Optimizing JPG and PNG Images for a Jekyll Website

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Optimizing JPG and PNG Images for a Jekyll Website

This website has been text oriented for a long time now. The decision to add article banners and thumbnails is a recent decision. I stayed away from images for a long time as handling and optimizing images can be a PITA. I was happy to find that optipng, jpegoptim, and imagemagick already exists to solve this problem for me.

My plan is as follows:

I already have all the article pictures in my static/images folder. From there, I will generate two copies of all PNG and JPG images. The first would be a cropped thumbnail version measuring 422 x 316. The second would be a larger banner version measuring 1024×768.

Both copies, thumbnail and banner will be in their own folders. I will then utilize Jekyll’s custom variables for the folder paths.

Installing The Binaries

On my Mac OS X, installing binaries required a single brew command.

brew install optipng jpegoptim imagemagick

Creating folders for thumbnails and banners

Next, I will create new folders below static/images. Thumbnails will go in img-thumbs and banners will enter img-normal.

cd static/images
mkdir -p img-thumbs img-normal

With the folders created, I copy all of them first GIF, SVG, JPG, and PNG files for both folders. I will use GIFs and SVGs as they are for thumbnails and banner images.

cp content/*.gif img-thumbs/; cp content/*.gif img-normal/
cp content/*.svg img-thumbs/; cp content/*.svg img-normal/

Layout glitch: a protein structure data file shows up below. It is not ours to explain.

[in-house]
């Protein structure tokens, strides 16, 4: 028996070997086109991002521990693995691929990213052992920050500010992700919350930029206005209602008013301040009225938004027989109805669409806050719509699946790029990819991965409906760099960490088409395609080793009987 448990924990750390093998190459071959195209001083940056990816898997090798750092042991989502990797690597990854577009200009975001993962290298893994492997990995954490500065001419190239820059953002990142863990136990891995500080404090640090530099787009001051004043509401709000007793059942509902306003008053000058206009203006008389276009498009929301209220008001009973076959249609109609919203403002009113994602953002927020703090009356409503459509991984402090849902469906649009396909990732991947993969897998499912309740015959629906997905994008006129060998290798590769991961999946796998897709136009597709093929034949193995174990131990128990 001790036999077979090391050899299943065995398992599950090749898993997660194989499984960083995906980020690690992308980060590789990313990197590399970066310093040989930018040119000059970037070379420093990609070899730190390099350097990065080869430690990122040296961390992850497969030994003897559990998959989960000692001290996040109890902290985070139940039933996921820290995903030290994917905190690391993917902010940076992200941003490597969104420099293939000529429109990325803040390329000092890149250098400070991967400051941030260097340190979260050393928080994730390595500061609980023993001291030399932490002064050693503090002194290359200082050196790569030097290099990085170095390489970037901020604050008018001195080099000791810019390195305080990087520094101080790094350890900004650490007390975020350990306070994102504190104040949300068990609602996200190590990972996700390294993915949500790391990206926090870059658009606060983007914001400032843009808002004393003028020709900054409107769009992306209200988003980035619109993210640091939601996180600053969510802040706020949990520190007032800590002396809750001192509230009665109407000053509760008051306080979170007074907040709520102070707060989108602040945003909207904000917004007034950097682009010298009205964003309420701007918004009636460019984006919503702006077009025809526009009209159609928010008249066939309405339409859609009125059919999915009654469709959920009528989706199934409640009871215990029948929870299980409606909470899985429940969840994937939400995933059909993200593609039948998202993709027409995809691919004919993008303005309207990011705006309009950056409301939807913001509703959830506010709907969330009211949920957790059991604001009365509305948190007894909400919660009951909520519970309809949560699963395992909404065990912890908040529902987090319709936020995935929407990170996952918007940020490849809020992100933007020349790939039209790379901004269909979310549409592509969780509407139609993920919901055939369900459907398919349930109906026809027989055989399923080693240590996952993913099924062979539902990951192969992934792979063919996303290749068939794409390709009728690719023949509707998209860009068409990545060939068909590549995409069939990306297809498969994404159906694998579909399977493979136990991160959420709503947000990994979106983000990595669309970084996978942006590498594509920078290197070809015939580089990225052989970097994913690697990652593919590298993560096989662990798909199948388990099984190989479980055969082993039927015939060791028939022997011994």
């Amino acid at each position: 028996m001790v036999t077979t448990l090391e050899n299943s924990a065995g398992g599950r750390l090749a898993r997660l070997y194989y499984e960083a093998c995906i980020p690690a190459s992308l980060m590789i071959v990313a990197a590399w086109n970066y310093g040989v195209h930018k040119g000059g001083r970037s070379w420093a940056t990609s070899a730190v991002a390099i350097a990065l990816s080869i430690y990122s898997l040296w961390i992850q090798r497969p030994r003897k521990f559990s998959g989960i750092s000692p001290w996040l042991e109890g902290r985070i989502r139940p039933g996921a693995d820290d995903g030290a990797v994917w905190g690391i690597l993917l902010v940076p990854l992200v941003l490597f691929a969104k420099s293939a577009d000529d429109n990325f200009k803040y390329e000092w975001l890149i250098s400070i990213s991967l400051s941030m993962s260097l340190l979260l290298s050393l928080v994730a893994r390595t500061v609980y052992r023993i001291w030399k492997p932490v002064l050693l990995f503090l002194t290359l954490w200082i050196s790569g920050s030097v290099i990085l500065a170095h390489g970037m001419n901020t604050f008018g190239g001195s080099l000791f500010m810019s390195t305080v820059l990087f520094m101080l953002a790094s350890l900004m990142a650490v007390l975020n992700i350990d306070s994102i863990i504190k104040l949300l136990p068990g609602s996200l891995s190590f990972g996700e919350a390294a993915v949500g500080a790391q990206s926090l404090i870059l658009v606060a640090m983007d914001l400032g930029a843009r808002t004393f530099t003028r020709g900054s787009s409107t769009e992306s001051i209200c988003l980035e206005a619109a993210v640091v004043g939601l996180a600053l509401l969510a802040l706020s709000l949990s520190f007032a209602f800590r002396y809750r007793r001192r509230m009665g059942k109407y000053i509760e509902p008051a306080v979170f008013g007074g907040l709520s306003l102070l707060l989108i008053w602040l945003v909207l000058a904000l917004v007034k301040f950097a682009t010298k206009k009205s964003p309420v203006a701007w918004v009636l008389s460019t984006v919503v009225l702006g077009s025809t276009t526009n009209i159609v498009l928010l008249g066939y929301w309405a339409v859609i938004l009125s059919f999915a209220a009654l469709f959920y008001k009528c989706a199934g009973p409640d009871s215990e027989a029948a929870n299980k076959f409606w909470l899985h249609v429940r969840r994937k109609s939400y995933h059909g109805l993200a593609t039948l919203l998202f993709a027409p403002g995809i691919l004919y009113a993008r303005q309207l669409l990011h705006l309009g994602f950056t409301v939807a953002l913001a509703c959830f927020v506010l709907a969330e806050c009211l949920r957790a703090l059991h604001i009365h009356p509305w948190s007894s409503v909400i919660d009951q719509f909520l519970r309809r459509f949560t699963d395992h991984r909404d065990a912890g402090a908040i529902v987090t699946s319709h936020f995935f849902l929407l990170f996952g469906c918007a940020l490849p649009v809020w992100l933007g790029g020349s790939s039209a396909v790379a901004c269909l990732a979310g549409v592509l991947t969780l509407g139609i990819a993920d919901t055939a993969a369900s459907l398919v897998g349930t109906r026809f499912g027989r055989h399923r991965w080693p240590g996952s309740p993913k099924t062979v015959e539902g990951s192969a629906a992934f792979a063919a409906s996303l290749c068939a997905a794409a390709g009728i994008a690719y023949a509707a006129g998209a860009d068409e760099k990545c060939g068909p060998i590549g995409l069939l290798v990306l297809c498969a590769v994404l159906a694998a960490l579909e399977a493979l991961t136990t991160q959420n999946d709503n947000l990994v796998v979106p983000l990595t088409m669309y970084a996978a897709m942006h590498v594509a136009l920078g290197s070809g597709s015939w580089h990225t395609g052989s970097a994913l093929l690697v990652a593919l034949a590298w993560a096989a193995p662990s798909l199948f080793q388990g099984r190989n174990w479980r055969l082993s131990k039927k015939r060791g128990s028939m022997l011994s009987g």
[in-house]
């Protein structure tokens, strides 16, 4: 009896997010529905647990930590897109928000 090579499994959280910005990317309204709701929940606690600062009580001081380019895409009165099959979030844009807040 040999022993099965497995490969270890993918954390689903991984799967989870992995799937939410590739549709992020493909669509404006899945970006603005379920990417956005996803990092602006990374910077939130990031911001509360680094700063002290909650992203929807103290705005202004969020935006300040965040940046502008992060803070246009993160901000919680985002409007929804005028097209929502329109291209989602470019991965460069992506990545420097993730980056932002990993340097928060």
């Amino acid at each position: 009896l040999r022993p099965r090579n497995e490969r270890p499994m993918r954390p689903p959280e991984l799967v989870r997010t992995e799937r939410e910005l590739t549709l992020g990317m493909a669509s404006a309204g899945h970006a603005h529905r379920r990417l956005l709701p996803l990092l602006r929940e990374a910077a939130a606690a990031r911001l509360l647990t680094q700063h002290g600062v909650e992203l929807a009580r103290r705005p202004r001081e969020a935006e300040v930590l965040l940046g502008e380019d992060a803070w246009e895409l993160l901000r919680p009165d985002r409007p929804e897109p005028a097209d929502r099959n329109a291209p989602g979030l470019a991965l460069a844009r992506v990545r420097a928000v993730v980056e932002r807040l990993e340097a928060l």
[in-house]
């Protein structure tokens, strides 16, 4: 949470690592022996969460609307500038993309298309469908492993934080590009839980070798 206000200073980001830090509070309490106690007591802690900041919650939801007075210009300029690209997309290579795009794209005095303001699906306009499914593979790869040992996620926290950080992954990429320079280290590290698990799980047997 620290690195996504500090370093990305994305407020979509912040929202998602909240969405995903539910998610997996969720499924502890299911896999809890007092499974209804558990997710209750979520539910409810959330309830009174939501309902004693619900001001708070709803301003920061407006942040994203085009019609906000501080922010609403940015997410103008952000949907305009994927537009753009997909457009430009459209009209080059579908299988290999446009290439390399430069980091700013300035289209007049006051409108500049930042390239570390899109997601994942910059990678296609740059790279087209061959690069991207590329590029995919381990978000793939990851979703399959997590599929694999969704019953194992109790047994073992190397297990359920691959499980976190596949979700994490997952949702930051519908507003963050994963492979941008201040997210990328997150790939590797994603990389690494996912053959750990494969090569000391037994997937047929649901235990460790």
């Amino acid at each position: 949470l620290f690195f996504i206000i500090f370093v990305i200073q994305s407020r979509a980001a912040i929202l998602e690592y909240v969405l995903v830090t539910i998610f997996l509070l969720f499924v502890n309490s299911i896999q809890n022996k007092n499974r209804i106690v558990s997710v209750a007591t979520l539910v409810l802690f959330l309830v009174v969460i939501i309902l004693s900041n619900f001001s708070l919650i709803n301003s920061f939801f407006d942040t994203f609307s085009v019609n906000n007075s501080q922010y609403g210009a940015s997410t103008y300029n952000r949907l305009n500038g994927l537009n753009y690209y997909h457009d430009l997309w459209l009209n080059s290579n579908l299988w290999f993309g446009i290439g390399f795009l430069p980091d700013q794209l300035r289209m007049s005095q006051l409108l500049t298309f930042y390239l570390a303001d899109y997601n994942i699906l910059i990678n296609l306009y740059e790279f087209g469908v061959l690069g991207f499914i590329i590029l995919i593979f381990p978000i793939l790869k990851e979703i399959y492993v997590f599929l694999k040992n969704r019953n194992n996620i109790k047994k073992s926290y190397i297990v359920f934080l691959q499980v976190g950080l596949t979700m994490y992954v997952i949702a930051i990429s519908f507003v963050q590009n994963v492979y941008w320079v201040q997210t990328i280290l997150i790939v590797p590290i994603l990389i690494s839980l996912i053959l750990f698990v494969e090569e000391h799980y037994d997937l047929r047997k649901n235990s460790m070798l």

cp content/*.jpg img-thumbs/; cp content/*.jpg img-normal/
cp content/*.png img-thumbs/; cp content/*.png img-normal/

Processes thumbnails

Let’s first resize and optimize the thumbnails. As previously mentioned, I want the thumbnails to be 422 x 316. I want to use mogrify command from ImageMagick to resize JPGs and PNGs.

cd img-thumbs
mogrify -resize 422x316 *.png
mogrify -format jpg -resize 422x316 *.jpg

Let us now optimize PNGs using optipng and JPGs using jpegoptim.

for i in *.png; do optipng -o5 -quiet "$i"; done
jpegoptim -sq *.jpg

In the above command:

  1. To optipng, -o5 swtich sets the optimization level, where zero is the lowest.
  2. To jpegoptim, -s removes all image metadata, and -q sets the silent mode.

Processing of banners

I process the banner images as I processed the thumbnails above. Except for the file dimensions, everything else will remain the same.

cd ..
cd img-normal
mogrify -resize 1024x768 *.png
mogrify -format jpg -resize 1024x768 *.jpg
for i in *.png; do optipng -o5 -quiet "$i"; done
jpegoptim -sq *.jpg

Configuration of the trails in Jekyll

img-thumbs now contains my thumbnails and img-normal contains the banners. To make my life easier, I will set them both to Jekyll variables in _config.yml.

content-images-path: /static/images/img-normal/
content-thumbs-images-path: /static/images/img-thumbs/

It’s easy to use these. When I want to show the thumbnail, I put it in front content-thumbs-images-path to the image. When I want to show the whole banner, I sit in front content-images-path.

For example, articles on this site now have one banner_img property in front case. The value of this property is the name of the image file. To display the thumbnail for the article, I use the following code:


{% if page.banner_img %}
 <img src="https://dzone.com/articles/{{ page.banner_img" prepend: site.content-images-path | prepend: site.baseurl | prepend: site.url }}" alt="Banner image for {{ page.title }}" />
{% endif %}

Conclusion

There are several improvements we can make to the commands above. The most obvious may be to use rsync only copy modified files to img-thumbs and img-normal. That way, we do not reprocess files over and over again. Another improvement might be to add these commands to Git pre-commit hooks or a CI pipeline.

Resizing and optimizing images to reduce their size is a benefit for the user and the Internet as a whole. Fewer bytes transmitted over the line means a lower CO2 footprint, but that’s another article. The UX victory is good enough for now 🙂

Have fun coding 🙂

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